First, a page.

Abstract: The charter of SRC is to advance both the state of knowledge and the state of the art in computer systems. From our establishment in 1984, we have performed basic and applied research to support Digital's business objectives. Our current work includes exploring distributed personal computing on multiple platforms, networking , programming technology, system modelling and management techniques, and selected applications. Our strategy is to test the technical and practical value of our ideas by building hardware and software prototypes and using them as daily tools. Interesting systems are too complex to be evaluated solely in the abstract; extended use allows us to investigate their properties in depth. This experience is useful in the short term in refining our designs, and invaluable in the long term in advancing our knowledge. Most of the major advances in information systems have come through this strategy, including personal computing, distributed systems, and the Internet. We also perform complementary work of a more mathematical flavor. Some of it is in established fields of theoretical computer science, such as the analysis of algorithms, computational geometry, and logics of programming. Other work explores new ground motivated by problems that arise in our systems research. We have a strong commitment to communicating our results; exposing and testing our ideas in the research and development communities leads to improved understanding. Our research report series supplements publication in professional journals and conferences. We seek users for our prototype systems among those with whom we have common interests, and we encourage collaboration with university researchers. This work may not be copied or reproduced in whole or in part for any commercial purpose. Permission to copy in whole or in part without payment of fee is granted for nonprofit educational and research purposes provided that all such whole or partial copies include the following: a notice that such copying is by permission an acknowledgment of the authors and individual contributors to the work; and all applicable portions of the copyright notice. Copying, reproducing, or republishing for any other purpose shall require a license with payment of fee to the Systems Research Center. All rights reserved. Authors' abstract We describe a block-sorting, lossless data compression algorithm, and our implementation of that algorithm. We compare the performance of our implementation with widely available data compressors running on the same hardware. The algorithm works by applying a reversible transformation to a block of input …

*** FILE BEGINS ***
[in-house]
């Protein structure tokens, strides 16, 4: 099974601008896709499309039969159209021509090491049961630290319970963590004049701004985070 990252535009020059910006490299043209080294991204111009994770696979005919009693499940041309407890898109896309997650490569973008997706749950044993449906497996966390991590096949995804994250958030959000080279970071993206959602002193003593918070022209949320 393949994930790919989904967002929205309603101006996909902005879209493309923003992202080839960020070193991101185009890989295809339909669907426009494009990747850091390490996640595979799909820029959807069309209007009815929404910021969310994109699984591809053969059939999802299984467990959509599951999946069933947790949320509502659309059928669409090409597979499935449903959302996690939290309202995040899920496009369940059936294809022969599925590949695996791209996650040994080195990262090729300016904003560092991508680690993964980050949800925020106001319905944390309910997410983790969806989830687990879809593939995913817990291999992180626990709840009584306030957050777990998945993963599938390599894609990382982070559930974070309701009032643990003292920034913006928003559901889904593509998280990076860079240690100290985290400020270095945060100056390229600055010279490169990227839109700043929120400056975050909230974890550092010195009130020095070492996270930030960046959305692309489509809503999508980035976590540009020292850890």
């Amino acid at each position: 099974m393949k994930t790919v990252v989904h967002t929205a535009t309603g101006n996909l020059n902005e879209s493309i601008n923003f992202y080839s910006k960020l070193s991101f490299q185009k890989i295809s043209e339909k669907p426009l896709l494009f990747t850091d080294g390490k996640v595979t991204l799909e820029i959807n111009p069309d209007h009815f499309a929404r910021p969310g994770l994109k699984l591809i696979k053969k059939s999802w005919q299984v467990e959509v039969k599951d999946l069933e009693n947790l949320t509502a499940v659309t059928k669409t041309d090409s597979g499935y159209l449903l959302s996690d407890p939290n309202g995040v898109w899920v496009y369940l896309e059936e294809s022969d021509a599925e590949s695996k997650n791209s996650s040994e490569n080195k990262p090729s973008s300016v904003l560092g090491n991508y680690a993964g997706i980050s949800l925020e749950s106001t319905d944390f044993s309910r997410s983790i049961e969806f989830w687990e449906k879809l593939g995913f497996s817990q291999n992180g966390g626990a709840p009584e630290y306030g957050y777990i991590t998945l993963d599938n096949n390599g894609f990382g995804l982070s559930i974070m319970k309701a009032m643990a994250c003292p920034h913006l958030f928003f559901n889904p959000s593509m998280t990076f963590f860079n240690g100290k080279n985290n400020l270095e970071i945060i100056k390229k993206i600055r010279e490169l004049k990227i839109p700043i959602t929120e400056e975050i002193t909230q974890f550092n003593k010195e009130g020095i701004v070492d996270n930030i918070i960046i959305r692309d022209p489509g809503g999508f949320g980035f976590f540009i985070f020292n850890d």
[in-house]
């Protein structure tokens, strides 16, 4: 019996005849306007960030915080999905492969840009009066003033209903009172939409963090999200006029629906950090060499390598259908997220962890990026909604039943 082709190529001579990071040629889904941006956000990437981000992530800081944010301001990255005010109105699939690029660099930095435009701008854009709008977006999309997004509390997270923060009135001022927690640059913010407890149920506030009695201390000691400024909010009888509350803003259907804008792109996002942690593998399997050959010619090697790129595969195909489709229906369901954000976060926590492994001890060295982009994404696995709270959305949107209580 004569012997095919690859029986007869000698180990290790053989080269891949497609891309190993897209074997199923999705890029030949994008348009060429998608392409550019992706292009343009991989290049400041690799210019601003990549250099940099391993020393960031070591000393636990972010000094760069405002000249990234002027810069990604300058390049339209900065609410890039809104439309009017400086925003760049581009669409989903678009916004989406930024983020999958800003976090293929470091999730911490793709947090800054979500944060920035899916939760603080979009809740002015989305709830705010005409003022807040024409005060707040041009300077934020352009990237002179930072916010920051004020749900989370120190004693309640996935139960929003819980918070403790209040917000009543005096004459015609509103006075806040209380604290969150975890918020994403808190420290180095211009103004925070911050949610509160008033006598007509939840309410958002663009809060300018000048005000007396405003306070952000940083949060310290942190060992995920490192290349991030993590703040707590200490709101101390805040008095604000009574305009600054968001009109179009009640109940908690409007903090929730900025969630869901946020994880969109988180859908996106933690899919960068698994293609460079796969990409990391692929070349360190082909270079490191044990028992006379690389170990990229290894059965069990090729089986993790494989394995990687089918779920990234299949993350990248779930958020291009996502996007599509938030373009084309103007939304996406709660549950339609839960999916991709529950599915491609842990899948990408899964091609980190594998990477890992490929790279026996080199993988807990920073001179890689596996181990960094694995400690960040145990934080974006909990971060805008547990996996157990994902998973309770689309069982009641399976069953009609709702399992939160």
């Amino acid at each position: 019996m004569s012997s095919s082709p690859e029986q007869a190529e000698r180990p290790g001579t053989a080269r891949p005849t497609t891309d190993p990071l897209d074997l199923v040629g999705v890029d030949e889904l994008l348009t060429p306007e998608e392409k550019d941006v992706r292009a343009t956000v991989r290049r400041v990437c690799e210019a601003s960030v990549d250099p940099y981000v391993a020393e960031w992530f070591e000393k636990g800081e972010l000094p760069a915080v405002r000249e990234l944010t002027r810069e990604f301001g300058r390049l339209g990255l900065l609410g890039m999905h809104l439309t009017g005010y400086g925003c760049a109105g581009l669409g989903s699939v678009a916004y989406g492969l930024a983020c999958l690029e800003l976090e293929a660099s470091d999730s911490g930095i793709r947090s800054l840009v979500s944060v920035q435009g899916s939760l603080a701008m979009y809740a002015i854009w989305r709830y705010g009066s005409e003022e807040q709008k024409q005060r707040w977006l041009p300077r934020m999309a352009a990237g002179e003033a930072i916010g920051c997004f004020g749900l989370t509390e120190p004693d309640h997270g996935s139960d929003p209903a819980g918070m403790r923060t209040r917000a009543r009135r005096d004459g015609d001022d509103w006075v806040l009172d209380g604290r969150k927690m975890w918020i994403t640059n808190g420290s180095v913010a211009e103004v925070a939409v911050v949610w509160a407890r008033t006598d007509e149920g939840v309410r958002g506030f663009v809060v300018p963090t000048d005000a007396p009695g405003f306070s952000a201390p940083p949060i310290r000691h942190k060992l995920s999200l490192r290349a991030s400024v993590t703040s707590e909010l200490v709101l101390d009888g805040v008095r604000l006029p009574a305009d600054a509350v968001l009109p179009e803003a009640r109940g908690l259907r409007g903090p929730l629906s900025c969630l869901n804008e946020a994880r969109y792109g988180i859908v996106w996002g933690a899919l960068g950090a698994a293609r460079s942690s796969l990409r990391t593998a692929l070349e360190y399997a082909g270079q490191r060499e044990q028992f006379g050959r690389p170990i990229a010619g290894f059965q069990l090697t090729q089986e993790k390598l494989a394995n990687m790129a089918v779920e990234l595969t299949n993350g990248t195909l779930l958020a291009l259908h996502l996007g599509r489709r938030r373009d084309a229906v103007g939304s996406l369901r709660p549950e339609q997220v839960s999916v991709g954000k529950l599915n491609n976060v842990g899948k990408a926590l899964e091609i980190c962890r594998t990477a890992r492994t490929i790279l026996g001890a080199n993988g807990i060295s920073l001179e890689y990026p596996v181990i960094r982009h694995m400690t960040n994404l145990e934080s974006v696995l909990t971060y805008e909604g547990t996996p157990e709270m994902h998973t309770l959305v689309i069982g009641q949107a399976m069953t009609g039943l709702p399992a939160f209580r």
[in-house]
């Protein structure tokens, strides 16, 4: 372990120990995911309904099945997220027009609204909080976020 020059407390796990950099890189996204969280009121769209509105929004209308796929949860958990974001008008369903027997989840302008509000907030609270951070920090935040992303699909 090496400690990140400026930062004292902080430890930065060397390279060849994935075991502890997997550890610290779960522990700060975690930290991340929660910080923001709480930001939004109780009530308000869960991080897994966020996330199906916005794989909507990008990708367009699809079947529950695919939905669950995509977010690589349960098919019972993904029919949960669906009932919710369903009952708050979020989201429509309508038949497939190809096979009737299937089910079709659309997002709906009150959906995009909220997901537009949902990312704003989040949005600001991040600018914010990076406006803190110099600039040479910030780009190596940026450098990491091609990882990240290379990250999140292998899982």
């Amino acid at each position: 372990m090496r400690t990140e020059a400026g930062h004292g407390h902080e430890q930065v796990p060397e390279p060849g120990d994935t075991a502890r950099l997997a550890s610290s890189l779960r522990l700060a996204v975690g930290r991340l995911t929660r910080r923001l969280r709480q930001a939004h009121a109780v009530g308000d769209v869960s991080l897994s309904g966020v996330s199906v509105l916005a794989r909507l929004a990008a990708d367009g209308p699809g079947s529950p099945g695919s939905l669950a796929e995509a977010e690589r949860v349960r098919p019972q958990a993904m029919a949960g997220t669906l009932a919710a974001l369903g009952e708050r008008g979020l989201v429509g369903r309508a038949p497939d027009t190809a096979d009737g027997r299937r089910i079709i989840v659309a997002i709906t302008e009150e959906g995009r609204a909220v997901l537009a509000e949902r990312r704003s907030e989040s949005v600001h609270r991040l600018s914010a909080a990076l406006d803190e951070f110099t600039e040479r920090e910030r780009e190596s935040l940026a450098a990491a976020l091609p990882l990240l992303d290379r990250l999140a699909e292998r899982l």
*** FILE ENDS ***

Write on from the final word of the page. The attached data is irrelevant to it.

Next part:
TL;DR: LOCO-I as discussed by the authors is a low complexity projection of the universal context modeling paradigm, matching its modeling unit to a simple coding unit, which is based on a simple fixed context model, which approaches the capability of more complex universal techniques for capturing high-order dependencies.